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Ironfire: A Novel of the Knights of Malta…
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Ironfire: A Novel of the Knights of Malta and the Last Battle of the… (original: 2004; edição: 2003)

de David Ball (Autor)

MembrosResenhasPopularidadeAvaliação médiaMenções
259978,482 (4.38)9
From the acclaimed author of Empires of Sand comes a mesmerizing new adventure that Jean Auel cites as crowded with events that both forecast and mirror the conflicts of today. Sweeping from the drawing rooms of Paris to the palace of Suleiman the Magnificent to the dark hold of a slave ship racing across the sea, here is a dazzling story of love and valor, innocence and identity, an epic novel of the clash of civilizations on a barren island where the future was forged. The Mediterranean, the sixteenth century, lying squarely in the midst of the vital sea lanes between the Christian West and the Ottoman Empire in the East, and ruled by the ancient Order of the Knights of St. John, Malta will become the stage upon which the fate of the world turns. For one of its sons, the hand of violence strikes swiftly, when young Nicolo Borg is seized by Barbary slavers and launched on a remarkable journey to the court of the supreme ruler of the Muslim world. Renamed Asha, plotting his escape even as he swears allegiance to the god of his masters and is schooled in the arts of culture and war, the innocent boy will be transformed into one of the Sultan's deadliest commanders. For Nico's beloved sister, Maria, his loss fires her hatred for the knights who did nothing to save him and her dreams of escape from her stifling home. As the headstrong girl grows into a fierce beauty, she will capture the attention of one man in particular, Christien de Vries, a surgeon knight torn between duty and desire, caught up in Malta's frantic preparations against the coming Ottoman storm. Around Nico and Maria are men and women who will share their destinies, Dragut Rais, a brilliant corsair, arch rival of the knights, Giulio Salvago, a priest in full flight from his carnal nature, Alisa, a young beauty hidden away in a harem, Jean de La Valette, the master knight who is Malta's only hope for survival. As the mighty Ottoman fleet bears down on the tiny island, as Nico Borg makes his way back to his homeland at the helm of a warship, Ironfire moves inexorably to a shattering climax where all will face ultimate justice in the murderous cauldron of siege warfare. Brilliantly capturing the crosscurrents of a storied age, Ironfire is historical fiction in the grand tradition, a stirring realization of a pivotal moment in time that irrevocably shaped the world we inhabit today.… (mais)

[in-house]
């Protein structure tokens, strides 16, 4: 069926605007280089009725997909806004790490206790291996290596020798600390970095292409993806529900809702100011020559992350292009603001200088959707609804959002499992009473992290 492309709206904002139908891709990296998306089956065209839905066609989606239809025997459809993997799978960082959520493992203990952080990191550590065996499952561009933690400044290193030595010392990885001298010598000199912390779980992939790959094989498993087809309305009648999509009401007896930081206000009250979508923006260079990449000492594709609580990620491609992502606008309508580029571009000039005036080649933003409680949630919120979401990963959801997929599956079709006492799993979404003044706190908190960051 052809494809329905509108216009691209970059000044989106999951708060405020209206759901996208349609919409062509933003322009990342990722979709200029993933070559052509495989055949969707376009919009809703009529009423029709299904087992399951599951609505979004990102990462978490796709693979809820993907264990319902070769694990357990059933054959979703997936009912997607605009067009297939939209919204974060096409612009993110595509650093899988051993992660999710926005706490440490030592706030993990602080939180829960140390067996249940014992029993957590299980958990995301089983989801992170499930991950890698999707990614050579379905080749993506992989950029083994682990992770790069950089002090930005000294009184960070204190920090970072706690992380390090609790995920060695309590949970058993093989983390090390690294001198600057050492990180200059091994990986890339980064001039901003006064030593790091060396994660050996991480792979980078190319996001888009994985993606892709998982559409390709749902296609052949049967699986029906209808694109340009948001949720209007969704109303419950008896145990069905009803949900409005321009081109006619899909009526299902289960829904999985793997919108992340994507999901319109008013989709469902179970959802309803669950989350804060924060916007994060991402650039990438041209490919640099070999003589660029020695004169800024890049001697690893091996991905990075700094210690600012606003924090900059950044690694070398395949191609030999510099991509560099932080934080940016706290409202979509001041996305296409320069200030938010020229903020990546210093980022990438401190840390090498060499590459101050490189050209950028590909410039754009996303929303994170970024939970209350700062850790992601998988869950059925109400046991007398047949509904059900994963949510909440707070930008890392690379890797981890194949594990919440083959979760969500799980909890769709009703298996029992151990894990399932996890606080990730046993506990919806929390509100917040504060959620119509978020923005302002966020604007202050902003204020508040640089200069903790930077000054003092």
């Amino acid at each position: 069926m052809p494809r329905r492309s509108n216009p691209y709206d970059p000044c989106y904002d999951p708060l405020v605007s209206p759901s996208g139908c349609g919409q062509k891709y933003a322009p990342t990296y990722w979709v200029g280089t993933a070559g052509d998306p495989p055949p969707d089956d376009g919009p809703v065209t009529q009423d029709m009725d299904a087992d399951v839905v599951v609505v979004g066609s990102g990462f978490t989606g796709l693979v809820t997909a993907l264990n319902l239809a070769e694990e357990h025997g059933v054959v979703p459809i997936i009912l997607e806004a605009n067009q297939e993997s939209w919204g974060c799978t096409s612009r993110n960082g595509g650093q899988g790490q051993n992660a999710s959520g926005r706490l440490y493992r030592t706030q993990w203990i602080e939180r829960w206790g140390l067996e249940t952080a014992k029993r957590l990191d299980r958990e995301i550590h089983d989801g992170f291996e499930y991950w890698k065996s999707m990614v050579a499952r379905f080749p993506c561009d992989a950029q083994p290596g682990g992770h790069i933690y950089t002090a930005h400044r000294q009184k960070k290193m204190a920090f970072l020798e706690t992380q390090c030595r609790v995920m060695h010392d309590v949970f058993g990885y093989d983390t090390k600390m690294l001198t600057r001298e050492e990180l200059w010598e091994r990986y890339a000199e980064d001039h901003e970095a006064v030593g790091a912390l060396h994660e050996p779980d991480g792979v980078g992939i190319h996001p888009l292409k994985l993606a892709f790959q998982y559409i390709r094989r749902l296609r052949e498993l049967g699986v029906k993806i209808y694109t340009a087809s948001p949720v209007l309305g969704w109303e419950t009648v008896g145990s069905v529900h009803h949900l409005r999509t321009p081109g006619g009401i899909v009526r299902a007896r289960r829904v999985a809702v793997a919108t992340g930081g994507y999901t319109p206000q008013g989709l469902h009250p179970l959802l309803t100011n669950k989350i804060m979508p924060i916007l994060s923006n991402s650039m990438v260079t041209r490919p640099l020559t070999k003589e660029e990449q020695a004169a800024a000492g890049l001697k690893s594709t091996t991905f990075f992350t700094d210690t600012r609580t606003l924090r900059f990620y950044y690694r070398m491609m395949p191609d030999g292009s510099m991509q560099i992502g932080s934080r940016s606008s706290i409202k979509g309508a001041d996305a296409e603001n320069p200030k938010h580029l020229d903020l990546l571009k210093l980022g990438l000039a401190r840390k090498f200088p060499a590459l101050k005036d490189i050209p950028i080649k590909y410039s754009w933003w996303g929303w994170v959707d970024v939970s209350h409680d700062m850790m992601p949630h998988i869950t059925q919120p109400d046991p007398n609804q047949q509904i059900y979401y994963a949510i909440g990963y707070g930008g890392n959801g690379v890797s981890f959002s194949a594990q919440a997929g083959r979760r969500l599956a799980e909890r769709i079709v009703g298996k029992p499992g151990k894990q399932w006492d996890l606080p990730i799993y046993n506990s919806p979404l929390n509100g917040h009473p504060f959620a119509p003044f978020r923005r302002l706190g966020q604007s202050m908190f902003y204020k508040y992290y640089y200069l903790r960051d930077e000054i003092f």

Membro:HAL.Library
Título:Ironfire: A Novel of the Knights of Malta and the Last Battle of the Crusades
Autores:David Ball (Autor)
Informação:Delacorte Press (2003), Edition: First Edition, 688 pages
Coleções:Fiction, Sua biblioteca
Avaliação: